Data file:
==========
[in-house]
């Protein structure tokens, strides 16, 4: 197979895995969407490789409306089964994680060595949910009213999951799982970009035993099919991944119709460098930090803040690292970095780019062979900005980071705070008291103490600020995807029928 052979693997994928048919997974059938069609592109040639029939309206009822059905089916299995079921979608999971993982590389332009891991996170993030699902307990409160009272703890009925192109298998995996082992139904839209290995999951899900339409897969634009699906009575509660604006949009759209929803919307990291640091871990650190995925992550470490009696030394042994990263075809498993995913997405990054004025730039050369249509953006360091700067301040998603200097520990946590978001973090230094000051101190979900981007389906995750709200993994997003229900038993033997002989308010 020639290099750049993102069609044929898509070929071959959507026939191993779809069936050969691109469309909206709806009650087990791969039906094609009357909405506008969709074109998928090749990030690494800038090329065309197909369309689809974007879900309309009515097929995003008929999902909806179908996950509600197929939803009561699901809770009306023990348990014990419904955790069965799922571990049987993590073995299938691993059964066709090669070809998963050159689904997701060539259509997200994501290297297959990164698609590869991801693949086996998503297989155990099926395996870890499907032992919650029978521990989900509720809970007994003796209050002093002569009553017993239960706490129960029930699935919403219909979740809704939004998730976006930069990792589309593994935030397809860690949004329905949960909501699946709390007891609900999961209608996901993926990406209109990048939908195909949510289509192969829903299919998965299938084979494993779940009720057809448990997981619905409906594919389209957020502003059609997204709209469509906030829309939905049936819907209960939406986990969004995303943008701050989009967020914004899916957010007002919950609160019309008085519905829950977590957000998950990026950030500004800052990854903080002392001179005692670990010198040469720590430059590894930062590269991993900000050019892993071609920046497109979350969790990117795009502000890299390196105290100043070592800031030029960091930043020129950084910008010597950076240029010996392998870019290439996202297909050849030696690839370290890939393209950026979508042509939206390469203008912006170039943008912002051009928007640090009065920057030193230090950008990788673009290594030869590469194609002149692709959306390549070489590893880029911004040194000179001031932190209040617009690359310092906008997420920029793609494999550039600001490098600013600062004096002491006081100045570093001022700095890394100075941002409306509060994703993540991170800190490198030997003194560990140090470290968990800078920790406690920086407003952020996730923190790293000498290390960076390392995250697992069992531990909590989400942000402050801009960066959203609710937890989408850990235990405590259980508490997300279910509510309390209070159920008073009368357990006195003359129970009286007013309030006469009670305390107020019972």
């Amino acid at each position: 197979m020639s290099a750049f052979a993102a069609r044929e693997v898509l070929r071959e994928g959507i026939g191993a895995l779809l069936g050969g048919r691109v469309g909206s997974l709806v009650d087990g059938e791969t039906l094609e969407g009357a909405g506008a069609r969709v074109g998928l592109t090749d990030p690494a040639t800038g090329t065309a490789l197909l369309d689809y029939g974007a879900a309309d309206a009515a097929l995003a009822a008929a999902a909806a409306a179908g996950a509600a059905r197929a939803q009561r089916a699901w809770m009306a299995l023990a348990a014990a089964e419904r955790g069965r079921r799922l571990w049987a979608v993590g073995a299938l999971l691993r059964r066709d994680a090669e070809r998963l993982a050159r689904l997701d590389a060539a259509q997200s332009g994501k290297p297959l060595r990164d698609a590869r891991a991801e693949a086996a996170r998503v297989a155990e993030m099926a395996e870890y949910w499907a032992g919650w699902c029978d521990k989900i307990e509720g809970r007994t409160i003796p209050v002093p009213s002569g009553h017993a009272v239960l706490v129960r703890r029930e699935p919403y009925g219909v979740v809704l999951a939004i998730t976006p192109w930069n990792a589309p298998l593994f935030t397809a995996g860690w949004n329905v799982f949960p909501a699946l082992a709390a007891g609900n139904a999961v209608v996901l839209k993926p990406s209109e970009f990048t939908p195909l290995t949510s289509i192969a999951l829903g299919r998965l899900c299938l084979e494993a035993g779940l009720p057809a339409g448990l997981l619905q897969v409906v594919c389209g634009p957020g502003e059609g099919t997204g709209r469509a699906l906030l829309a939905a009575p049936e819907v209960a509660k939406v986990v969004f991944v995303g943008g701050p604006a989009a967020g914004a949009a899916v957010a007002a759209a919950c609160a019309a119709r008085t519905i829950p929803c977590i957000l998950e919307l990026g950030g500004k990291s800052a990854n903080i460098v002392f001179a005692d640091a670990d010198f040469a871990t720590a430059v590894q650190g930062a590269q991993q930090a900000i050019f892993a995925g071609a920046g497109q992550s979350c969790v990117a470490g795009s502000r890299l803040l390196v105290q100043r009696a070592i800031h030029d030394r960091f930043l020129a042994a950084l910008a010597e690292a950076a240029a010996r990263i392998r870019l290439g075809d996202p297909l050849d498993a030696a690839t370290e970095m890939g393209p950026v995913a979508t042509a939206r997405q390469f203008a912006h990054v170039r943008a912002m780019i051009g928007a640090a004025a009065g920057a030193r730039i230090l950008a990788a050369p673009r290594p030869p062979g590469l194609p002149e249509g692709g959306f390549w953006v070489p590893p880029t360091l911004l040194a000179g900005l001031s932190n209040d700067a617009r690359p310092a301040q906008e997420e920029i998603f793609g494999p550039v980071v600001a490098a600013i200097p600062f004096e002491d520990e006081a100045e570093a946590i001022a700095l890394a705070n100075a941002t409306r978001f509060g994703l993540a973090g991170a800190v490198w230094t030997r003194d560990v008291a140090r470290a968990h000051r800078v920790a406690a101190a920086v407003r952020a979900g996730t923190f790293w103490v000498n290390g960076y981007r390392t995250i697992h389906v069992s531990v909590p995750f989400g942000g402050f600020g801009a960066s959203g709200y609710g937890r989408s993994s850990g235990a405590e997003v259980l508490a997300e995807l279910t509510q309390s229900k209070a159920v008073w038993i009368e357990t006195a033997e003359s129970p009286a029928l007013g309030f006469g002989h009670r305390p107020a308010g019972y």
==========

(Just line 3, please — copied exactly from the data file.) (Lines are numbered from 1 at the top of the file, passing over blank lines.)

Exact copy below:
């Amino acid at each position: 197979m020639s290099a750049f052979a993102a069609r044929e693997v898509l070929r071959e994928g959507i026939g191993a895995l779809l069936g050969g048919r691109v469309g909206s997974l709806v009650d087990g059938e791969t039906l094609e969407g009357a909405g506008a069609r969709v074109g998928l592109t090749d990030p690494a040639t800038g090329t065309a490789l197909l369309d689809y029939g974007a879900a309309d309206a009515a097929l995003a009822a008929a999902a909806a409306a179908g996950a509600a059905r197929a939803q009561r089916a699901w809770m009306a299995l023990a348990a014990a089964e419904r955790g069965r079921r799922l571990w049987a979608v993590g073995a299938l999971l691993r059964r066709d994680a090669e070809r998963l993982a050159r689904l997701d590389a060539a259509q997200s332009g994501k290297p297959l060595r990164d698609a590869r891991a991801e693949a086996a996170r998503v297989a155990e993030m099926a395996e870890y949910w499907a032992g919650w699902c029978d521990k989900i307990e509720g809970r007994t409160i003796p209050v002093p009213s002569g009553h017993a009272v239960l706490v129960r703890r029930e699935p919403y009925g219909v979740v809704l999951a939004i998730t976006p192109w930069n990792a589309p298998l593994f935030t397809a995996g860690w949004n329905v799982f949960p909501a699946l082992a709390a007891g609900n139904a999961v209608v996901l839209k993926p990406s209109e970009f990048t939908p195909l290995t949510s289509i192969a999951l829903g299919r998965l899900c299938l084979e494993a035993g779940l009720p057809a339409g448990l997981l619905q897969v409906v594919c389209g634009p957020g502003e059609g099919t997204g709209r469509a699906l906030l829309a939905a009575p049936e819907v209960a509660k939406v986990v969004f991944v995303g943008g701050p604006a989009a967020g914004a949009a899916v957010a007002a759209a919950c609160a019309a119709r008085t519905i829950p929803c977590i957000l998950e919307l990026g950030g500004k990291s800052a990854n903080i460098v002392f001179a005692d640091a670990d010198f040469a871990t720590a430059v590894q650190g930062a590269q991993q930090a900000i050019f892993a995925g071609a920046g497109q992550s979350c969790v990117a470490g795009s502000r890299l803040l390196v105290q100043r009696a070592i800031h030029d030394r960091f930043l020129a042994a950084l910008a010597e690292a950076a240029a010996r990263i392998r870019l290439g075809d996202p297909l050849d498993a030696a690839t370290e970095m890939g393209p950026v995913a979508t042509a939206r997405q390469f203008a912006h990054v170039r943008a912002m780019i051009g928007a640090a004025a009065g920057a030193r730039i230090l950008a990788a050369p673009r290594p030869p062979g590469l194609p002149e249509g692709g959306f390549w953006v070489p590893p880029t360091l911004l040194a000179g900005l001031s932190n209040d700067a617009r690359p310092a301040q906008e997420e920029i998603f793609g494999p550039v980071v600001a490098a600013i200097p600062f004096e002491d520990e006081a100045e570093a946590i001022a700095l890394a705070n100075a941002t409306r978001f509060g994703l993540a973090g991170a800190v490198w230094t030997r003194d560990v008291a140090r470290a968990h000051r800078v920790a406690a101190a920086v407003r952020a979900g996730t923190f790293w103490v000498n290390g960076y981007r390392t995250i697992h389906v069992s531990v909590p995750f989400g942000g402050f600020g801009a960066s959203g709200y609710g937890r989408s993994s850990g235990a405590e997003v259980l508490a997300e995807l279910t509510q309390s229900k209070a159920v008073w038993i009368e357990t006195a033997e003359s129970p009286a029928l007013g309030f006469g002989h009670r305390p107020a308010g019972y």